Last time I was in Edinburgh I happily chanced across a place called The Museum of Childhood, which turned out to be quite amazing inside. It was free to get in and I’d somehow expected a rather sorry single room of lacklustre knick-knacks. Instead, there was room upon room of all manner of ephemera relating to childhood – not least a ton of old toys. My favourite room was packed with shelf after shelf of dolls of all shapes and sizes – about 90% of them horribly sinister. I was inspired to do some sketching of my favourites, some of which I later painted, and which I hope to share with you over the coming weeks.
This doll was apparently of a standard type known as the ‘Queen Anne Doll.’ It looked battered, dishevelled and so thoroughly unimpressed I was inspired to draw it. I love the way toys like this, designed to evoke childhood play and to be companions for children, appear so cynical, unfriendly and all-round fed up. I think it’s this strange and often inadvertent balance between the friendly and the sinister that I find so appealing about dolls. It’s as though their maker had one role in mind for them, but in the course of being made and being out in the world they have somehow taken on their own, very different character.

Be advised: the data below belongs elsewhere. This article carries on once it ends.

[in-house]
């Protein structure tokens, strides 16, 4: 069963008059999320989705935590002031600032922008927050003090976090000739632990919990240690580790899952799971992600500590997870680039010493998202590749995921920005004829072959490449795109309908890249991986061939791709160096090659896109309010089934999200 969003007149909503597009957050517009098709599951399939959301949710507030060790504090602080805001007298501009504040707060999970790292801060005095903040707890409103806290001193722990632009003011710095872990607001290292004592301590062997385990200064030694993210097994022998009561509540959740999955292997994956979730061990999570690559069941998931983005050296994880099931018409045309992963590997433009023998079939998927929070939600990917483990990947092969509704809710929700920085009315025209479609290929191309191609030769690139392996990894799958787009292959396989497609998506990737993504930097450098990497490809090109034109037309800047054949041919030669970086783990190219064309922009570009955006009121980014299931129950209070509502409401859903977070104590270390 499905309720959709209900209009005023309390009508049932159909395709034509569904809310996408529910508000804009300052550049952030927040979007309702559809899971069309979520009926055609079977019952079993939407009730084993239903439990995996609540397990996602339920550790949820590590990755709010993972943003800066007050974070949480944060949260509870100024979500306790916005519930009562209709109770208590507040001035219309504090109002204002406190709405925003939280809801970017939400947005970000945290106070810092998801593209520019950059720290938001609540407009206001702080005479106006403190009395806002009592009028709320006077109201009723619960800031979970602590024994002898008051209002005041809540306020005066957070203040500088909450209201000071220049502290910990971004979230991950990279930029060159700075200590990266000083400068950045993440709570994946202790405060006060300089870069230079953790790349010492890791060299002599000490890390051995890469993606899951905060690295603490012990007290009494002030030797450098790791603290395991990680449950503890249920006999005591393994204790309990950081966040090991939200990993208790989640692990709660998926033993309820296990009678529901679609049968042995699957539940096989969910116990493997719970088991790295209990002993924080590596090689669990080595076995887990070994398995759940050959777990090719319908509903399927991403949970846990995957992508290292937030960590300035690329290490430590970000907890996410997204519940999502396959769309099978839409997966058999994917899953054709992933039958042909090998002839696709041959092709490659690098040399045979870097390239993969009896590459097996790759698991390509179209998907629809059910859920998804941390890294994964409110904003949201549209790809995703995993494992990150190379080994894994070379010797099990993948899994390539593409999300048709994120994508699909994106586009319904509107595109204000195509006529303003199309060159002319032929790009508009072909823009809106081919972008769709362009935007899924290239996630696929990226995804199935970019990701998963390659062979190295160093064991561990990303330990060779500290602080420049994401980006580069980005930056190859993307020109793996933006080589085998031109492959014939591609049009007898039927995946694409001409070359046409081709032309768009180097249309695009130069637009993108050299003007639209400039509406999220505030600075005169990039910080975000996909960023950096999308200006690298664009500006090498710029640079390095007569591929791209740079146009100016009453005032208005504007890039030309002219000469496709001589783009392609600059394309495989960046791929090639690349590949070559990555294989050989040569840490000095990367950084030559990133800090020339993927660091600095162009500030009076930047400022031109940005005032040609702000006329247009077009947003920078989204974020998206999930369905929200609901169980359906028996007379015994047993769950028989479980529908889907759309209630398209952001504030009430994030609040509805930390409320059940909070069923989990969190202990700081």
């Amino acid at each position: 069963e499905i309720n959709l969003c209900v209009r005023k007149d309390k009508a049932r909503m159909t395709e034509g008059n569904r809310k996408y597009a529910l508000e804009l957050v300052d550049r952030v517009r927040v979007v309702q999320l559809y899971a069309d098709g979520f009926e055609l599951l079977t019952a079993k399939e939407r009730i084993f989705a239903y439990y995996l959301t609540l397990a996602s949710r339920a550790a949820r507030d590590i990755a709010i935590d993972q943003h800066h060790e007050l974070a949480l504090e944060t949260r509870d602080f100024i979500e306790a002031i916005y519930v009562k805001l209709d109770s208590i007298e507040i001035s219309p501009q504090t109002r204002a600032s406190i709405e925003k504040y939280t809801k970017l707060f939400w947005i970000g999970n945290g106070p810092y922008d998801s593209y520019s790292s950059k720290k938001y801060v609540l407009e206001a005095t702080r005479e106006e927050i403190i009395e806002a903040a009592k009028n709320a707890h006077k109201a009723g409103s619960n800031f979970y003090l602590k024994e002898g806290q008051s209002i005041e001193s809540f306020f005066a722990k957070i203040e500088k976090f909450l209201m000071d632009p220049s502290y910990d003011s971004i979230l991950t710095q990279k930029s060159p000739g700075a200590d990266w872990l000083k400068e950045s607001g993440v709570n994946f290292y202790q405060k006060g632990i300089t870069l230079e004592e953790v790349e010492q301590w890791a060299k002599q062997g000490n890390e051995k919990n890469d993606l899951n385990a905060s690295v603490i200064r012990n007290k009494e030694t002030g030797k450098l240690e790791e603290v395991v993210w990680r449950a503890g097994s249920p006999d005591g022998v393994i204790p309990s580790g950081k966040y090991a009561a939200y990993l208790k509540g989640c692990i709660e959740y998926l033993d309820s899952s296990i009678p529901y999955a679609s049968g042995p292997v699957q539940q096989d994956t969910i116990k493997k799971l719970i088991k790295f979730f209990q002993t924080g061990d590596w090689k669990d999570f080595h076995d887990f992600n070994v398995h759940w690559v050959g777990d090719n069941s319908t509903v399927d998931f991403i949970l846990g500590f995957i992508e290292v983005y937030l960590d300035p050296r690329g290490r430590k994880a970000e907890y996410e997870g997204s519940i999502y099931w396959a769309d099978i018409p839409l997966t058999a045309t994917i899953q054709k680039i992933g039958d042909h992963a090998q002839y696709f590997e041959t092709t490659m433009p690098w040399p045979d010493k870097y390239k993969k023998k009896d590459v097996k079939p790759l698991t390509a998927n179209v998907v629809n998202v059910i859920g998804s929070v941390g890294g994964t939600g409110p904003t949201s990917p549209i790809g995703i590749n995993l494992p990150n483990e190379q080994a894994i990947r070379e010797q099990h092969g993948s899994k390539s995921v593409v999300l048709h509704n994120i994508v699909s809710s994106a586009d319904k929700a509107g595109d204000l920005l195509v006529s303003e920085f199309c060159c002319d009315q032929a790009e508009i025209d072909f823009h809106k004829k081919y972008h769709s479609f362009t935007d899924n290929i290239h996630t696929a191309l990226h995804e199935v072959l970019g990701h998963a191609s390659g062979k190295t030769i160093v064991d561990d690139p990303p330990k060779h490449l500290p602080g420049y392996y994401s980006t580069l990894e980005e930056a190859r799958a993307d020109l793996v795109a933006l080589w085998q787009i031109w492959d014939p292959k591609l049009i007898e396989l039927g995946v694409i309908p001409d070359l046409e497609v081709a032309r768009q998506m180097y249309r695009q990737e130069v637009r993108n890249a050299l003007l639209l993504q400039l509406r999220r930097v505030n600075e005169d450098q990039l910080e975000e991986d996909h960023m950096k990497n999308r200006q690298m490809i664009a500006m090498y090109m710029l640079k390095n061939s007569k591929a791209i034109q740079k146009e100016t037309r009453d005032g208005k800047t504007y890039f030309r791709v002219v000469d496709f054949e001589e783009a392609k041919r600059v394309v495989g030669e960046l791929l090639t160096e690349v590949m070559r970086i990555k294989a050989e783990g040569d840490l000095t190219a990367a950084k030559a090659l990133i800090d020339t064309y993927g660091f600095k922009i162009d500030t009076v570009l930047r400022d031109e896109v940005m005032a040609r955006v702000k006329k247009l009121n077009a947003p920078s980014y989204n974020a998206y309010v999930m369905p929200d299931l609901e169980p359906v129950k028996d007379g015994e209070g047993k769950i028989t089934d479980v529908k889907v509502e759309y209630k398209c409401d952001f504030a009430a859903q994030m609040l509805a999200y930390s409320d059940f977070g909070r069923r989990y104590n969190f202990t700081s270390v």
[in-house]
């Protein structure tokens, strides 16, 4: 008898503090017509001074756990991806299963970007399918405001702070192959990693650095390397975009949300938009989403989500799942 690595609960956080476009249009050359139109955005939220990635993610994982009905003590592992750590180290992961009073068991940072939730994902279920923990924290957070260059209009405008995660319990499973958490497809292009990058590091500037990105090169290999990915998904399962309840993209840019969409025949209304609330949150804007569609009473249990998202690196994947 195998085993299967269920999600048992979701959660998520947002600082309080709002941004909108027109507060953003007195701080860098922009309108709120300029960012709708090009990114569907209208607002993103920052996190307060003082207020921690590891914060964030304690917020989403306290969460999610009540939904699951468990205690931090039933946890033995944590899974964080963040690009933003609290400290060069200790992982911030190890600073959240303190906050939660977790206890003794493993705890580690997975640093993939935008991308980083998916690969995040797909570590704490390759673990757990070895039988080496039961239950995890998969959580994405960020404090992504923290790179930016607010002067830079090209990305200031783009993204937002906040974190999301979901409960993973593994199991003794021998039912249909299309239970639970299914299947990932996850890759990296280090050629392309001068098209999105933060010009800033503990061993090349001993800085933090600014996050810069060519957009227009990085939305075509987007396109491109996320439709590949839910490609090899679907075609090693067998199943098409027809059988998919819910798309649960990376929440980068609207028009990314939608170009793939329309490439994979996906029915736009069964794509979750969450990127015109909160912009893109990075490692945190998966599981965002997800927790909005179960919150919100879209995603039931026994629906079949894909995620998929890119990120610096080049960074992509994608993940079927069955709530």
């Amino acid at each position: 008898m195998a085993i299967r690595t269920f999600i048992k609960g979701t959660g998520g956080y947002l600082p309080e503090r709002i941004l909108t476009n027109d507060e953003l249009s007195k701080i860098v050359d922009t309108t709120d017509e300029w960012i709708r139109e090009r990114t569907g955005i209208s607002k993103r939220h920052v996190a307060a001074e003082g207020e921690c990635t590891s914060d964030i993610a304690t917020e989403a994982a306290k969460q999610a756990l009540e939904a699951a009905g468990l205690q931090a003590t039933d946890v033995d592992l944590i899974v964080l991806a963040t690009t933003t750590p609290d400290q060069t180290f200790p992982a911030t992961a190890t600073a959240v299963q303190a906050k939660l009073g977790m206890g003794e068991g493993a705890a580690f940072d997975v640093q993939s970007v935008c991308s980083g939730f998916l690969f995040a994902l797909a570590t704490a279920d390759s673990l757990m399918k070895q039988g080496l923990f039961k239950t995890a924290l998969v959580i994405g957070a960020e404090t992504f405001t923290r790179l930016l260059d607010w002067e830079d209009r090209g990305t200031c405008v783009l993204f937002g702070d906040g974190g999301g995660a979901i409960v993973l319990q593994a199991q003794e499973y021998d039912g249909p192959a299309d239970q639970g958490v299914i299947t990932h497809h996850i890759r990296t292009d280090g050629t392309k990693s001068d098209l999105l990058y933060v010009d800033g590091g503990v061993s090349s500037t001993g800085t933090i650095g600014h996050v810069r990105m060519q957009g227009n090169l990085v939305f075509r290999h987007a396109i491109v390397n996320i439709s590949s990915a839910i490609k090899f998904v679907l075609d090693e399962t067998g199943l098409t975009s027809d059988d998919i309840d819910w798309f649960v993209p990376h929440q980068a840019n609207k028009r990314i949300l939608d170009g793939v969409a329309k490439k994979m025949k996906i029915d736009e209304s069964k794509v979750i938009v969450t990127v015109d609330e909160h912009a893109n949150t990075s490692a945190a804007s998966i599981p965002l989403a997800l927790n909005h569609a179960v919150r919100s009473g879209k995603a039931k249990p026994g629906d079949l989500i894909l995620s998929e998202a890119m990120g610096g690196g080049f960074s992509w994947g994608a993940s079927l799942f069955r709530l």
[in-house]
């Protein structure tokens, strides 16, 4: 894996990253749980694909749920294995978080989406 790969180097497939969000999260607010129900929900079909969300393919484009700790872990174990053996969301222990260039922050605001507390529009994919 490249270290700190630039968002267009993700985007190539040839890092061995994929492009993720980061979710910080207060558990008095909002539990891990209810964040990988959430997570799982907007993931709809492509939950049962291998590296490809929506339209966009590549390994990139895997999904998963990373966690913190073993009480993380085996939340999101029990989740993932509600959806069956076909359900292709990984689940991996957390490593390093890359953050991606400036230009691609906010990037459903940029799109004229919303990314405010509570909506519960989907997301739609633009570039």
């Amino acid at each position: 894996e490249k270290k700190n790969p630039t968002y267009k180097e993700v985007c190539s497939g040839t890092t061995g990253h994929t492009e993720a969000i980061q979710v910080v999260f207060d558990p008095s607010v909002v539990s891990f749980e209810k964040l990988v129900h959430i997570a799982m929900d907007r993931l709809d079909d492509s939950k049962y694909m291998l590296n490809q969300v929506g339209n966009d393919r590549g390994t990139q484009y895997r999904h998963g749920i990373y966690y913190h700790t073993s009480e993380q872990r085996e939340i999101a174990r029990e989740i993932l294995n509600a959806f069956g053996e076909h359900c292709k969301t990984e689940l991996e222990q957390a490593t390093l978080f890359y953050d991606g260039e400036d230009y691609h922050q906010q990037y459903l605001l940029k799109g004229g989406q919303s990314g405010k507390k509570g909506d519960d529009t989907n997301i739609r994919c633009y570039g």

I couldn’t work out what this doll was supposed to be dressed as or why, but it seemed as though, as a character, she would have an intriguing and mysterious story behind her. Again, she was half sinister, half appealing.